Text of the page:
(Canadian OH&S News) — A rail safety inspector with Transport Canada (TC) recently sent a notice and order to Canadian Pacific Railway Company (CP), citing worker fatigue as a significant safety risk on the rail lines and demanding that the company change freight-train lineups and fatigue-management practices on certain British Columbia runs.
In a Jan. 14 letter to Keith Shearer, CP’s general manager of operating standards and regulatory affairs, operations inspector Todd Horie wrote that CP train crews were required to do the following: report for duty at away-from-home terminals’ rest facilities before their shifts began, forcing them to allow time for transit to the terminals; follow revised orders after cancellations without sufficient rest between service times; and anticipate train calls with inaccurate train lineups, including train omissions. As a result, workers were getting deprived of rest and sleep necessary to perform at peak ability, Horie charged.
“Transport Canada discovered that CP Rail was not in compliance with the Work/Rest Rules for Railway Operating Employees related to extended-service-run train crews,” TC senior media-relations advisor Natasha Gauthier told COHSN. “These issues were uncovered within three CP Rail locations within British Columbia.”
Horie’s letter identified the B.C. locations as Kamloops, Port Coquitlam and Roberts Bank. It also included orders to include transit time to and from rest facilities at away-from-home terminals in crews’ on-duty hours, to allow extended-service-run crews to schedule up to eight hours of undisturbed rest after cancellations and to improve the accuracy of train lineups so that employees would know when their next shifts would begin.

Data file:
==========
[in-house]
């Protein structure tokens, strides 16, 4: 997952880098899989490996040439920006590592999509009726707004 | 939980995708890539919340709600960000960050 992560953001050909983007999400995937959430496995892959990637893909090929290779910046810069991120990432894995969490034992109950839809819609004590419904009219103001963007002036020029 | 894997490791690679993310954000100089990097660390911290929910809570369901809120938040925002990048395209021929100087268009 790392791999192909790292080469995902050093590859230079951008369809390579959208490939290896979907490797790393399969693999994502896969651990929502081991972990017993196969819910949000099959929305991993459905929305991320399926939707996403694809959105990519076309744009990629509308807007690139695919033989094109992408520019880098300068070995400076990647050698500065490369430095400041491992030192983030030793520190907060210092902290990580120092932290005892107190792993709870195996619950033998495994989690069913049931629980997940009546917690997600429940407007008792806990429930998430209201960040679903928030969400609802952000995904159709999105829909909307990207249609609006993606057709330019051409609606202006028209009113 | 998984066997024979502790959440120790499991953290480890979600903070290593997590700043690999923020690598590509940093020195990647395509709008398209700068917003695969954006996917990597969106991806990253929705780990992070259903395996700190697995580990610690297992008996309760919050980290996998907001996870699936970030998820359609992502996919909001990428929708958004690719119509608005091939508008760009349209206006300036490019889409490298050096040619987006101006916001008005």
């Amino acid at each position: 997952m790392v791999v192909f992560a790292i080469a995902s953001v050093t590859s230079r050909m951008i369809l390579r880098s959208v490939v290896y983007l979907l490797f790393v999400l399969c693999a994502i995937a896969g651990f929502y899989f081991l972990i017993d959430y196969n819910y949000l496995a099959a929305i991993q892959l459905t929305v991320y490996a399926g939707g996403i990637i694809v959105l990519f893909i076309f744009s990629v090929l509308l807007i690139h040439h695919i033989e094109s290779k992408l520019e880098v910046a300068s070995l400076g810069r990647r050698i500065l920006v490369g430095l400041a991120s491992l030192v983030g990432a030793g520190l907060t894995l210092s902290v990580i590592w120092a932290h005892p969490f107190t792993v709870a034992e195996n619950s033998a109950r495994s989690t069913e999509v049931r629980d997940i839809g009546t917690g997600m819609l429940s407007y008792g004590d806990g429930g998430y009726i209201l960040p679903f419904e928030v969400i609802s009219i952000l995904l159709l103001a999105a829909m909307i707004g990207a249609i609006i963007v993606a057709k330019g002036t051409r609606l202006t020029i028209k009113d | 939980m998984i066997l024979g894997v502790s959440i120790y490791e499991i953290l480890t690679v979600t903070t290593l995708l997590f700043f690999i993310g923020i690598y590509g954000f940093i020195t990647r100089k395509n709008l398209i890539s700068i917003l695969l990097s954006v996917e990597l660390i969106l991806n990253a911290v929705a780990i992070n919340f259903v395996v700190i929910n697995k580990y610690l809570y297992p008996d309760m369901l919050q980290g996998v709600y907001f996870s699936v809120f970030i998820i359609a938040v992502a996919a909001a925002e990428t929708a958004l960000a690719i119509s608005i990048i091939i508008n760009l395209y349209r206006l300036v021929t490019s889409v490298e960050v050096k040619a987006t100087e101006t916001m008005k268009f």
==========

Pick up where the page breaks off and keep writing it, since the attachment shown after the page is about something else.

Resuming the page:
“Transport Canada takes the issue of fatigue seriously and recognizes that human factors can affect safe railway operations,” said Gauthier, “and will not hesitate to take action as required to ensure the safety of Canada’s rail network.”
Although CP did not respond to COHSN’s request for an interview before press time, a former employee who asked to remain anonymous said that fatigue had been a serious issue with the railway for a long time.
“If they ever open a can of worms and have a third party come in and thoroughly look at it, the public would go bonkers,” the source said. “This isn’t a novelty that’s just in one location. This is right across the country.”
The former CP worker added that many employees rarely knew when they were going to be at work. “You go to sleep, you get up, and then you’re not going to work for another 10 hours, and by then, you get tired. You’re ready to go to sleep, but you’ve got to go to work.”
Douglas Finnson — president of the Teamsters Canada Rail Conference, which represents CP employees — said that he and the union had been fighting fatigue in the rail industry for decades. “It has been one of the reasons for the last two national strikes,” said Finnson.
He added that the Teamsters had set up an effective fatigue-management system for rail workers in Calgary in the 1990s. “It’s still running in Calgary to this day, although CP was able to get rid of it for half the employees. So half the employees in Calgary at CP have a fatigue-management plan, half don’t,” explained Finnson. “We tried to roll it out a little bit in the early 2000s, didn’t get much success because there didn’t seem to be a lot of political will from some of our union officers.”
Finnson said he believed TC’s current actions against worker fatigue would never have happened under the Stephen Harper government. “Not a chance,” he said. “Somebody inside would have killed it dead. That poor safety officer would not have been able to do his job.
“We have been pursuing with the government,” continued Finnson, “that these railway safety officers really need the support of their bosses. They really need to know that they’re going to be able to do what they’re there for, is to initiate safety measures, and when they find something, to do something about it.”
The ex-CP employee also noted that TC had been aware of the fatigue problem all along, but had done nothing about it until the recent change in government. “This order is the first time that Transport Canada’s acknowledged the problem, and their hands are kind of tied politically sometimes,” he said. “I just think that times are changing a bit.
“At the end of the day, if it’s going to mean a safer railroad for the employees and everything, why wouldn’t the companies take that route?” he added, referring to fatigue prevention. “There’s only one reason, and that’s bottom line.”